Ulrich Seidl’s Rimini

Eclectic filmmaker, always attentive to reality. His cinema loves confrontation, it lashes out against respectability and political correctness. Ulrich Seidl rejects clichés and overturns preconceived schemes. His latest film Rimini, distributed by Wanted Cinema and in theaters from August 25, was presented in competition at the latest Berlinale. It tells of Richie Bravo, a now bankrupt singer who lives in a desolate Rimini. He tries to survive by performing on b-series stages as a gigolo. Life changes when he meets his daughter. We interviewed Seidl in Milan for the presentation of Rimini. “It’s actually a much larger project. They are two films, of which Rimini it’s only the first part. They are the stories of two brothers. The first is precisely in Italy, the second in Romania. We shot the events together, only in the editing phase was there a split, and it arrived Sparta. Nothing can be revealed yet, but the protagonist will have to confront his past,” explains Seidl.

He represented a different Rimini from the common imaginary.

The setting is always very important. I do a meticulous research work, which in this case lasted two years. I wanted to bring something different to the screen. Then fog and cold don’t necessarily symbolize negativity. Sometimes it is the sun that is the real traitor.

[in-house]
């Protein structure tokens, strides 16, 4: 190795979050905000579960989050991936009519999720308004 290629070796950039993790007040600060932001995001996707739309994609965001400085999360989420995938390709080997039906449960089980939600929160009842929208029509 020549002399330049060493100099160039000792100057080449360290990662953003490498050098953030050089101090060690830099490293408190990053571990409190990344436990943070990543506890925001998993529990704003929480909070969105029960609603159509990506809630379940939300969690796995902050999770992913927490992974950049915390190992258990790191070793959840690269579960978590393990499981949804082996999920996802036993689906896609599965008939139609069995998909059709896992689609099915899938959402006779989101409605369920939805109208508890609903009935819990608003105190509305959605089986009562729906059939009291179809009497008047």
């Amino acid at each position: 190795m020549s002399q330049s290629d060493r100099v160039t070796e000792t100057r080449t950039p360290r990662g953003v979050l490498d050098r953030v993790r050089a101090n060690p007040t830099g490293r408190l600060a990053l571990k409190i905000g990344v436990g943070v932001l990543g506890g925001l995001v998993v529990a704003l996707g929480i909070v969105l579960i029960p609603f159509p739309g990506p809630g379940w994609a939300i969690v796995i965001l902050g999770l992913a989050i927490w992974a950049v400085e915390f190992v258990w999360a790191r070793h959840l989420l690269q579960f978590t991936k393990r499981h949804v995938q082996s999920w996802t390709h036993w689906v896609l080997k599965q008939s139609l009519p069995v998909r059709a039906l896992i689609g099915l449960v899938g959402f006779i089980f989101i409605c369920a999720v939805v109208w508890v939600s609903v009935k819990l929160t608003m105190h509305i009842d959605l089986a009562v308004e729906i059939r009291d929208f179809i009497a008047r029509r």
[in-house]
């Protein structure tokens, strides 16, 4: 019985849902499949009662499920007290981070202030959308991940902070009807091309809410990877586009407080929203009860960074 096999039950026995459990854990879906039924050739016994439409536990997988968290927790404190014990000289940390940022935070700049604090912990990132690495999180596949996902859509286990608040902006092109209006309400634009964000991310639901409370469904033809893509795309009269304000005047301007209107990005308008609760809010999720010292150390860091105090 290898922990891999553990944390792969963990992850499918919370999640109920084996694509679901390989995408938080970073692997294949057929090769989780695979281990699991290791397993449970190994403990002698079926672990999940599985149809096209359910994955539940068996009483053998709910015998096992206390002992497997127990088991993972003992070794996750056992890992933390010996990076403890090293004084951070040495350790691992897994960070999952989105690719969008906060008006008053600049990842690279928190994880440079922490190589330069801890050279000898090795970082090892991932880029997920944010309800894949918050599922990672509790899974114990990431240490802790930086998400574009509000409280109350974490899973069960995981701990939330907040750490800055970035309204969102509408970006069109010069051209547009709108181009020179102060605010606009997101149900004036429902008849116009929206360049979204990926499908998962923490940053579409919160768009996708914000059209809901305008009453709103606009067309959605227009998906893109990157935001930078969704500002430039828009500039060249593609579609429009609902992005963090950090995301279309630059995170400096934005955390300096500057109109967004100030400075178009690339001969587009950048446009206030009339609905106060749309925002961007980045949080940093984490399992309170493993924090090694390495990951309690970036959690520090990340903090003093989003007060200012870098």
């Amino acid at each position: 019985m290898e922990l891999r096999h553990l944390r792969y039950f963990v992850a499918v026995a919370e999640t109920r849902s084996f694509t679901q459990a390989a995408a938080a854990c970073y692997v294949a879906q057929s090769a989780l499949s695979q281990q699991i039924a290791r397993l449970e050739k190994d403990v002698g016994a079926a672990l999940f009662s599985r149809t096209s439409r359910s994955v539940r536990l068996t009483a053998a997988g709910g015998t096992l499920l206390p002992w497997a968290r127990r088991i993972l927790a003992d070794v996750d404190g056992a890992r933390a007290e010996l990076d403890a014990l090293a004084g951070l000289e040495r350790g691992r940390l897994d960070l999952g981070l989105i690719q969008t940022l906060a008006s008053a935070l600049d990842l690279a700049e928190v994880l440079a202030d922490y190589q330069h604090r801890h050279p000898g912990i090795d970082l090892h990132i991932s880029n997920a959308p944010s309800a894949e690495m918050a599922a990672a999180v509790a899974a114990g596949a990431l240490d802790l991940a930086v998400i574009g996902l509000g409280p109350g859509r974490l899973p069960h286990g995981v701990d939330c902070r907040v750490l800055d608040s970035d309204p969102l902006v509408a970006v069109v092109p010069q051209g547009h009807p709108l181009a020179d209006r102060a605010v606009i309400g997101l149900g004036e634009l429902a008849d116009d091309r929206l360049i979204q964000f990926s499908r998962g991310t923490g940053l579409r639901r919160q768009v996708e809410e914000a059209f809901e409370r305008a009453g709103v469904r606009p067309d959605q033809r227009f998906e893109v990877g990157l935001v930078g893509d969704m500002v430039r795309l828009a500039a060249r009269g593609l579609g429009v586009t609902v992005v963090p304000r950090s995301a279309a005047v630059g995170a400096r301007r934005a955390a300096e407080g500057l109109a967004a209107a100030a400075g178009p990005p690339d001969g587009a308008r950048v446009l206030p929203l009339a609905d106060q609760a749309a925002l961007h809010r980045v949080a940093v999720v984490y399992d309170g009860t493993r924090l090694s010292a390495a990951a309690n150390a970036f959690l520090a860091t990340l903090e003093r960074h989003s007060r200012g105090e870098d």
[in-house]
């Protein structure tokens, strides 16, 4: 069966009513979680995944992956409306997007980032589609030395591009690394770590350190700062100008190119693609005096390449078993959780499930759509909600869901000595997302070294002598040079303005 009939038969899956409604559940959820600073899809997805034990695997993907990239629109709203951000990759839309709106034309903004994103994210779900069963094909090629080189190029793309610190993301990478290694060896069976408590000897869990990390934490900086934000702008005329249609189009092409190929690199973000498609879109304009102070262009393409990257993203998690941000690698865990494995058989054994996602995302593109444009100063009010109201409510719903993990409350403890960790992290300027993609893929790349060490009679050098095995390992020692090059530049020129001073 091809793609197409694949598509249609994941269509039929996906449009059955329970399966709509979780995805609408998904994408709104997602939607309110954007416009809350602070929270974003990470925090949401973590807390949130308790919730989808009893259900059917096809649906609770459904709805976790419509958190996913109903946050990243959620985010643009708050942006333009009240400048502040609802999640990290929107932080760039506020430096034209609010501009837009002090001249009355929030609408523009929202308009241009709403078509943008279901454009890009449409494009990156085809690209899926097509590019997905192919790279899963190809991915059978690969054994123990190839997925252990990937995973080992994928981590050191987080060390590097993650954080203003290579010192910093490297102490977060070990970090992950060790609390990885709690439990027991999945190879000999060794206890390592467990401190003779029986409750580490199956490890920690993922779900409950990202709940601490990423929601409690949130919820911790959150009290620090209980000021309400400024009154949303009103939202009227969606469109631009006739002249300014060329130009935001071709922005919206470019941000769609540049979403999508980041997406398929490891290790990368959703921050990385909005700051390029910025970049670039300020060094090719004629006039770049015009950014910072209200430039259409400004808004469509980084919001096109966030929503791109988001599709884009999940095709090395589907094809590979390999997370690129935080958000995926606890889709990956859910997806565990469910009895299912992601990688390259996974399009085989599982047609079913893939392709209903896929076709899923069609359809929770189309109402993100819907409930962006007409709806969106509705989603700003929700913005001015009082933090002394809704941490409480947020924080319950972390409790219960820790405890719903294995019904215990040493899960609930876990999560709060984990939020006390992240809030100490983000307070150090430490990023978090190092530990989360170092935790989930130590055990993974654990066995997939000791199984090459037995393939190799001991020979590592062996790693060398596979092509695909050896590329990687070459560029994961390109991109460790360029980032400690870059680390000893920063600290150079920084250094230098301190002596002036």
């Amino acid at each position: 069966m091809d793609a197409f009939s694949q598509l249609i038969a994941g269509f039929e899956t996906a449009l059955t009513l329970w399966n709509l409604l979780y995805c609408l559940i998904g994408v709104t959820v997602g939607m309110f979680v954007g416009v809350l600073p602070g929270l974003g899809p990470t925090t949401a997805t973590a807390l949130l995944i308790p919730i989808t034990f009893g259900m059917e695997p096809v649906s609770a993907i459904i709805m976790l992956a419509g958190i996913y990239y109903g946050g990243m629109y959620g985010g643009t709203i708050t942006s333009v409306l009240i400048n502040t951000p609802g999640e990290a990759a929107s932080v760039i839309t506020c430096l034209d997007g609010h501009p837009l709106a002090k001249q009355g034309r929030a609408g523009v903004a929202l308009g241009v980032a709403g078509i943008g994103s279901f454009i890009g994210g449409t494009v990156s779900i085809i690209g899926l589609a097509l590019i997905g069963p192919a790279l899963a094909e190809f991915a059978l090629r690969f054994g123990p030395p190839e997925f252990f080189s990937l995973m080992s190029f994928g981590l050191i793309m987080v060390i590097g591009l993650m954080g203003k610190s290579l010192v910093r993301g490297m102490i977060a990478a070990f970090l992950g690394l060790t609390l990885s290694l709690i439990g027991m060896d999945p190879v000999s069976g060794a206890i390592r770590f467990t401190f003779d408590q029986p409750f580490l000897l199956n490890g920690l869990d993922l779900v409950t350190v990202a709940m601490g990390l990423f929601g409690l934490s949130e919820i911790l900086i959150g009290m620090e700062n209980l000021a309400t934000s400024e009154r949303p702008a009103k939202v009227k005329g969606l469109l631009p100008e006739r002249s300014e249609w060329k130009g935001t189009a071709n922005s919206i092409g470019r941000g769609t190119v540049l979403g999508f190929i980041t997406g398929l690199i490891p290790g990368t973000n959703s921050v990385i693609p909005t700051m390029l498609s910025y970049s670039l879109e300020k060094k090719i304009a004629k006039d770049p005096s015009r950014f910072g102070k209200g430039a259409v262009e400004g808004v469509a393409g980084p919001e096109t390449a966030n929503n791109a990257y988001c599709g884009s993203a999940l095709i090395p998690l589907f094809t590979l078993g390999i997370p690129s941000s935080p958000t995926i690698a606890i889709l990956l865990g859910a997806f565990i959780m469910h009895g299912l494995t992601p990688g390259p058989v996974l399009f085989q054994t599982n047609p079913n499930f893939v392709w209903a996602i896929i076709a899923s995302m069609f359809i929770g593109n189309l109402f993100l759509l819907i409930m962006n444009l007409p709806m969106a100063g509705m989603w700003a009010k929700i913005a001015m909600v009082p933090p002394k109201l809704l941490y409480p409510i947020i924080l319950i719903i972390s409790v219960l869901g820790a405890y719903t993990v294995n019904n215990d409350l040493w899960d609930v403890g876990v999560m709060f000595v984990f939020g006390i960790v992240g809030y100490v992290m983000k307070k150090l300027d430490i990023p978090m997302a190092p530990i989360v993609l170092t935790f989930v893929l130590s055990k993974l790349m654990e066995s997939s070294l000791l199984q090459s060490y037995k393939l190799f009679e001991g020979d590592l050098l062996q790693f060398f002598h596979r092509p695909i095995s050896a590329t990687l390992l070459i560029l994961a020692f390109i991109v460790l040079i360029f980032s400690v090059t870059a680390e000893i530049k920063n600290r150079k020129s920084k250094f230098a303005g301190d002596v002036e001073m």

You have also shot documentaries. How are you experiencing the transition to fictional film?

Both are two very relevant genres in my career. As far as I’m concerned, they intersperse, they run parallel. My documentaries border on fiction, and at the same time fiction for me has nuances that look to the documentary.

Rimini_(c) Ulrich Seidl Filmproduktion (10) b

Rimini_(c) Ulrich Seidl Filmproduktion (10) b

How much he still feels the influence of his trilogy Paradise: Love, Paradise: Faith And Paradise: Hope?

At the moment I have no plans to go back to tackling spirituality in my cinema. In addition to these three films I also made Jesus, Du Weisst, a documentary about prayer. Hence the idea for the trilogy was born. It’s something that happens to me very often: while I’m concentrating on a project, the idea for the next title is already born.

How much freedom do you leave your actors on set?

Hard to tell. They don’t get a script, they have to improvise. Following a long period of preparation, it is necessary for them to learn who to embody, how to move, how to speak. Everyone studies individually, they meet only at the end. I just tell them the content of the scene.

How faithful is it to the script instead?

It’s a model. I go through the scenes in chronological order, so I go linearly and I can change some things. In everything we write, we always put a little of ourselves. All my films are critical of society.

Who are his teachers?

Complex question. In the beginning certainly Pasolini, Herzog, Vigo, Bergman and later Cassavetes. But I probably forgot someone.

Ulrich Seidl’s Rimini